Moringa aptera Gaertn. Moringaceae.
Nubia and Arabia. The seeds are exported to Syria and Palestine for medicinal and alimentary use.
Moringa concanensis Nimmo.
East Indies and India. The unripe fruit is eaten.
Moringa pterygosperma Gaertn. Horseradish Tree.
Northwest India. The horseradish tree is cultivated for its fruit, which is eaten as a vegetable and preserved as a pickle, and for its leaves and flowers which are likewise eaten. Dutt says it is cultivated for its leaves, flowers and seed-vessels, which are used by the natives in their curries. The root, says Royle, is universally known to European residents in India as a substitute for horseradish. Ainslie says the root is generally used and the pods are an excellent vegetable. According to Firminger, the root serves as a horseradish and the long, unripe seed-pods are used boiled in curries. It is also cultivated by the Burmese for its pods, but by Europeans it is chiefly valued for its roots. In the Philippines, the leaves and fruit are cooked and eaten. In the West Indies, the oil expressed from the seeds is used in salads.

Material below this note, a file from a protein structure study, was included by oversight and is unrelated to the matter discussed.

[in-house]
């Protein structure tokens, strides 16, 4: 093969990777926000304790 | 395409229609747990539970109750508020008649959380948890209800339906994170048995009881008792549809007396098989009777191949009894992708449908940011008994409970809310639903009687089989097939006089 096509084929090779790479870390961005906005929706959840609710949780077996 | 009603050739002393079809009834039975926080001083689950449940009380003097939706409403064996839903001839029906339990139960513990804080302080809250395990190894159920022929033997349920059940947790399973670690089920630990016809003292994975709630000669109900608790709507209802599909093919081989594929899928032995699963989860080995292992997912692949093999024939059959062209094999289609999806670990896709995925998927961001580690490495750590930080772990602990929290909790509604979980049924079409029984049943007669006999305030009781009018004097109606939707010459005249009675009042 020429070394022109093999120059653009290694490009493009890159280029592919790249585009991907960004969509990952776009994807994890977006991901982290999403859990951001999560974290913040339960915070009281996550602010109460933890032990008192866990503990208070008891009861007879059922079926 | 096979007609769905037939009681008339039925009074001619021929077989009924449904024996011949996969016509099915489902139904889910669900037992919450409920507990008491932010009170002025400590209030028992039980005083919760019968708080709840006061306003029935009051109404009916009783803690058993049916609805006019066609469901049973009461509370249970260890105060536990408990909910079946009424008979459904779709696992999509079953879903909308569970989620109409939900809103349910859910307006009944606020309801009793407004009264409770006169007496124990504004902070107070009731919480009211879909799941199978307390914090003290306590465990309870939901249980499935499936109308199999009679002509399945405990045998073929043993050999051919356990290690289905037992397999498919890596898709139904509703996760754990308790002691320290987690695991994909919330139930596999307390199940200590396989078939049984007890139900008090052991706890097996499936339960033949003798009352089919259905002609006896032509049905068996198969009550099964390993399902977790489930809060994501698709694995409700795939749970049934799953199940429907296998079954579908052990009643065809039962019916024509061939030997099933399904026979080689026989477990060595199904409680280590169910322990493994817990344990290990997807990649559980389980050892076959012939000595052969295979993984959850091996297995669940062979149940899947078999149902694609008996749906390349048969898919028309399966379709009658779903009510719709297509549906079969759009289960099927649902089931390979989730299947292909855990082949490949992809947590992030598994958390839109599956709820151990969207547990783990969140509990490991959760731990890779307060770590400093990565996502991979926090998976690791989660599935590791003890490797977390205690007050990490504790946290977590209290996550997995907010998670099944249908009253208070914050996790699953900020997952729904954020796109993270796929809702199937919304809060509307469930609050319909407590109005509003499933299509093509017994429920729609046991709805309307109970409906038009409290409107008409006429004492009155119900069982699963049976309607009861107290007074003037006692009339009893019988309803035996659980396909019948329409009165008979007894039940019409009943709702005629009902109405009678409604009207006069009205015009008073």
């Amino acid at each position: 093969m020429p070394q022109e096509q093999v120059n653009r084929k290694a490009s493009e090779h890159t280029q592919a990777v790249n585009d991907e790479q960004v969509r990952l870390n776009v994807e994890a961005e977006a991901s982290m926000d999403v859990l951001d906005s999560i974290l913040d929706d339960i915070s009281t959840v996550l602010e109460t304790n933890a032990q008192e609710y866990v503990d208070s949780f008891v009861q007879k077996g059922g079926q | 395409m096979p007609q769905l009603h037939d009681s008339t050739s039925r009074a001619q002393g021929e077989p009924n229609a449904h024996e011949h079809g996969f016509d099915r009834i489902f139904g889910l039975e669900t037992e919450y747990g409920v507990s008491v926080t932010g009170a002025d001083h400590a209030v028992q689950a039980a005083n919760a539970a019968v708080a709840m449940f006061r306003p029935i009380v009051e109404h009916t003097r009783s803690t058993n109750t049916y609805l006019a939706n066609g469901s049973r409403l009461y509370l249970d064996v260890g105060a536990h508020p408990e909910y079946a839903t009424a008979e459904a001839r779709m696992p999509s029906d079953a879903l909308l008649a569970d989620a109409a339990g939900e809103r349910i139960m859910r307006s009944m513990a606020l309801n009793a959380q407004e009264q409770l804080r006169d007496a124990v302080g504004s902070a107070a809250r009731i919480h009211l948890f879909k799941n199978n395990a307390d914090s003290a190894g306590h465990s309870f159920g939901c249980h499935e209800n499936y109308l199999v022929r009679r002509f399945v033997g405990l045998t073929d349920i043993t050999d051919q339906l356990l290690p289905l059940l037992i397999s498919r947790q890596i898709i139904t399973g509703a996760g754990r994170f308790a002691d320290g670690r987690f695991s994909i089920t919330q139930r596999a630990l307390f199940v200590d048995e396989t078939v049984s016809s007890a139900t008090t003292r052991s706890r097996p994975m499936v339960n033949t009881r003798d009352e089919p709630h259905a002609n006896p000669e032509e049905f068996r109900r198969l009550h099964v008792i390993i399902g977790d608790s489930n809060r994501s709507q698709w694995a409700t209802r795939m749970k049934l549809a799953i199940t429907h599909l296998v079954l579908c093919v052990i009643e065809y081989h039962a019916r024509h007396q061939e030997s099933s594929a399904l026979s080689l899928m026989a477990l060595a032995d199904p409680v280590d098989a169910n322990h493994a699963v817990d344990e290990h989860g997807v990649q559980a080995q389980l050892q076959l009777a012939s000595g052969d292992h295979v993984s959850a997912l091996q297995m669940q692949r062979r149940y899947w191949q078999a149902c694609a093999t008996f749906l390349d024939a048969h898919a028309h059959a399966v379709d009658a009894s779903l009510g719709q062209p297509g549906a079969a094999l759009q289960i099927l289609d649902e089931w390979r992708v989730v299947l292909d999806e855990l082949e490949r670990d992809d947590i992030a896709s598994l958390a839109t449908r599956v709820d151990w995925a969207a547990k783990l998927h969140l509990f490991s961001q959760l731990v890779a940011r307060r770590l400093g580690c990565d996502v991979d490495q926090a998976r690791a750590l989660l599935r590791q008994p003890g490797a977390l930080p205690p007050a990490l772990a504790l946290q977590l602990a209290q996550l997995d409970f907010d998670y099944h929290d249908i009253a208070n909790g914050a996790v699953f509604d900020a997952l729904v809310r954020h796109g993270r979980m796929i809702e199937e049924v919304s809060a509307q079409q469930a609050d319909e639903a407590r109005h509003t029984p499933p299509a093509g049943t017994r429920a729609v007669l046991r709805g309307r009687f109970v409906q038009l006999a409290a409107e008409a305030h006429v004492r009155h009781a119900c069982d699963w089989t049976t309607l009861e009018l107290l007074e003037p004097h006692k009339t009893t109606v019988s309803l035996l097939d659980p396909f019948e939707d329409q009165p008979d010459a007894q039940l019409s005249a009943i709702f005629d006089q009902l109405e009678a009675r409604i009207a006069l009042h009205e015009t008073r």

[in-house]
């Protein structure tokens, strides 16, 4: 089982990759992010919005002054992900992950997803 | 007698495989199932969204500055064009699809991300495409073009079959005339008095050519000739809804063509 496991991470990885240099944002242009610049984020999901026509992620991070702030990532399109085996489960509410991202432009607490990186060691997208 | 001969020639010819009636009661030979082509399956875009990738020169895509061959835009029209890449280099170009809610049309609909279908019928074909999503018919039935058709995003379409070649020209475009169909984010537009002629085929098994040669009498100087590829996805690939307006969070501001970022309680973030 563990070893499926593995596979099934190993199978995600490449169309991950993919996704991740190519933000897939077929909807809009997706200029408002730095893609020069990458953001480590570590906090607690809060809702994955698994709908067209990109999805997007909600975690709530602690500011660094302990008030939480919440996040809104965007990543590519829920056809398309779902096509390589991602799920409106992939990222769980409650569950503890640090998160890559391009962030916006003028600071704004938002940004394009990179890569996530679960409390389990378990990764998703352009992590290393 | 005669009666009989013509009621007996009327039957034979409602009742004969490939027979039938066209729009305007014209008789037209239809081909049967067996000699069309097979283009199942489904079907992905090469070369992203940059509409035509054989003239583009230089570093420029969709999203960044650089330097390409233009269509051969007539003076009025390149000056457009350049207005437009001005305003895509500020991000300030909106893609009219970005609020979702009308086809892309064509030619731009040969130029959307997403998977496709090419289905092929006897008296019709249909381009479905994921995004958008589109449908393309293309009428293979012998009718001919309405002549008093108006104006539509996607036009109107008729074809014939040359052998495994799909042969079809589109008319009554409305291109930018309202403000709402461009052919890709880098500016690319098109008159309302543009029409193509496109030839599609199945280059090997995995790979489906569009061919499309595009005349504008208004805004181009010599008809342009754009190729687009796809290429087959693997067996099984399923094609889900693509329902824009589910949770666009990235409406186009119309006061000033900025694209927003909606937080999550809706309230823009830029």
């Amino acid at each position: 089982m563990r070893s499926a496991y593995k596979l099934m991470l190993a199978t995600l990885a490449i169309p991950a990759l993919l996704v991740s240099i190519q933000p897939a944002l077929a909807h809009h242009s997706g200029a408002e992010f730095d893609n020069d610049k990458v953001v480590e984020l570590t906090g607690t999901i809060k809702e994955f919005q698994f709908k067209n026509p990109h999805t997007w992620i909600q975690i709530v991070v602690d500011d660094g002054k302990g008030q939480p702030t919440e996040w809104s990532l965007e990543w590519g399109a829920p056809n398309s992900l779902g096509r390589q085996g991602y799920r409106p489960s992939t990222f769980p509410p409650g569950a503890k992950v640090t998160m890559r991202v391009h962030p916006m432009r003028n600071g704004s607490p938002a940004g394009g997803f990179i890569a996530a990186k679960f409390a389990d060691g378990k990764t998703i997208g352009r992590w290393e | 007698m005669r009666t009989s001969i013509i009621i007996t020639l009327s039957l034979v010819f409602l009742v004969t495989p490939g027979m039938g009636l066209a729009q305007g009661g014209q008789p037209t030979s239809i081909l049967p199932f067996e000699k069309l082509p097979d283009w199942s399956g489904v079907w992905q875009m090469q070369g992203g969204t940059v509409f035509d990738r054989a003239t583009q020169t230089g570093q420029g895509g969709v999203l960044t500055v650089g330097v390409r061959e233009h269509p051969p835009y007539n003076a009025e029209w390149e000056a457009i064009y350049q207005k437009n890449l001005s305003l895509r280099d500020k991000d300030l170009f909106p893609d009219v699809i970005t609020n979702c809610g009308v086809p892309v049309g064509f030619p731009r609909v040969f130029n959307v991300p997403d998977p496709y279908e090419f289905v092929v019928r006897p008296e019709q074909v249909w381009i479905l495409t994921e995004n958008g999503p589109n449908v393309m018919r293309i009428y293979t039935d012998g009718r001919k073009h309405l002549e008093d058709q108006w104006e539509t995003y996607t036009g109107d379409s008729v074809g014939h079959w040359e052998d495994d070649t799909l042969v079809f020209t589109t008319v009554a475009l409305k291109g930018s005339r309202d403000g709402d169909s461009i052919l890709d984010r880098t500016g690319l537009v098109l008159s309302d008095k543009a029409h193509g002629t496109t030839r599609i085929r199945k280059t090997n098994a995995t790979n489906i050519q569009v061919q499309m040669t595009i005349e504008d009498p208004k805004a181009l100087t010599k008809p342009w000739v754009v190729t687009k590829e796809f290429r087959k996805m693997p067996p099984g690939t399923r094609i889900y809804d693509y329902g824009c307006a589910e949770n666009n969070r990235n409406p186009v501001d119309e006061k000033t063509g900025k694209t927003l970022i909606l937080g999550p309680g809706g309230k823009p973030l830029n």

Sturtevant's Edible Plants of the World, 1919, was edited by U. P. Hedrick.